IRRI puts up learning center on rice

The IRRI Riceworld, a learning center at the International Rice Research Institute (IRRI) in Los Banos, Laguna, is visited each year by more than 30,000 students, teachers, farmers, researchers and policy makers from all over the world.

Dedicated to rice farmers all over the world, the IRRI Riceworld is a permanent exhibit of artifacts and implements from rice-growing countries. It serves as a learning center about rice production and research and the importance of rice in global food production.

Inaugurated in 1994, the center, according to Johnny Goloyugo, IRRI information specialist, shows the different ways rice is grown, the geographical zones where rice is planted, the challenges involved in improving productivity and the problems associated with sustainable rice production in various eco-systems.

Exhibits at the IRRI Riceworld start with the history and origins of rice. Its centerpiece shows carbonized rice grains and hulls dating back to 2,500 BC.

The carbonized rice grains were found in archaelogical excavations in Ban Na Di and Non Nok Tha in northeast of Thailand.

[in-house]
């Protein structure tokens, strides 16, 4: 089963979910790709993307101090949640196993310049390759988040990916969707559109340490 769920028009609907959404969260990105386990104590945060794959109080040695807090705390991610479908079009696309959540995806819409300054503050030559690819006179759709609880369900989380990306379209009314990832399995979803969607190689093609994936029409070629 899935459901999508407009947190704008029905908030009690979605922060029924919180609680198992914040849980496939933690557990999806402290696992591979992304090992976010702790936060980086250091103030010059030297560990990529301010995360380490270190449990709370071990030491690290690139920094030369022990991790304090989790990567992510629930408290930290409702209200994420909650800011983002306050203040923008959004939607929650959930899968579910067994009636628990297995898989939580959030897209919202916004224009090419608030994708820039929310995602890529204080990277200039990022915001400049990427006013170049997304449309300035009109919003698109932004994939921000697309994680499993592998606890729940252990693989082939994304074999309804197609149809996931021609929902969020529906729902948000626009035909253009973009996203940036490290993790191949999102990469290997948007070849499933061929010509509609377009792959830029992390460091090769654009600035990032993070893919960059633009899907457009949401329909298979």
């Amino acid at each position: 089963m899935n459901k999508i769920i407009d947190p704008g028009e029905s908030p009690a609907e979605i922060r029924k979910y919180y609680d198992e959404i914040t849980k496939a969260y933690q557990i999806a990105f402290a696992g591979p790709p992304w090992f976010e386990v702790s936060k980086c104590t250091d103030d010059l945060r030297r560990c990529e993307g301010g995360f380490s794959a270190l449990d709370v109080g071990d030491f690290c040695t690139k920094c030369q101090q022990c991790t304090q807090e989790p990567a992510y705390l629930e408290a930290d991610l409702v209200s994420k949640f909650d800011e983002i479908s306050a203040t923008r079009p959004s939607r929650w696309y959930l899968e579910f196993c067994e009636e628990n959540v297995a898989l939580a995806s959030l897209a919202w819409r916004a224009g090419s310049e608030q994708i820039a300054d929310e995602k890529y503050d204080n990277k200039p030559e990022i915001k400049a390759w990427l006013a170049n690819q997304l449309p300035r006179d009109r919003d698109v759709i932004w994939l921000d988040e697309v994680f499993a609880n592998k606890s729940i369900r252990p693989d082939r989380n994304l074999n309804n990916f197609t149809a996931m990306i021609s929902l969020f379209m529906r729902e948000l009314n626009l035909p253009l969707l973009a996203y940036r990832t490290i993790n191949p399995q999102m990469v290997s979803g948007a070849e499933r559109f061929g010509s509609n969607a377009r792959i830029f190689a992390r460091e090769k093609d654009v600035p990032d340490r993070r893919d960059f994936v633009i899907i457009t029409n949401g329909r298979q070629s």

The next section is a photo exhibit about rice cultivation and the different ecosytems where rice is grown, from irrigated and deepwater to upland areas. It is followed by a display of different clothes worn by the farmers.

Other exhibits explain the importance of friendly insects in controlling rice pests, the value of conserving rice seeds to maintain genetic diversity, and why scientists are looking at the role of methane emissions from ricefields in global warming.

A major part of the IRRI Riceworld is devoted to more than 200 rice farming tools for different stages of cultivation: plows, carts, scythes, knives, a mud-carrying drag sledge, rice bundles, and others.

Rice machineries developed at IRRI, including a stove fueled by rice husk, are also on display at the center.

Admission to the IRRI Riceworld is free.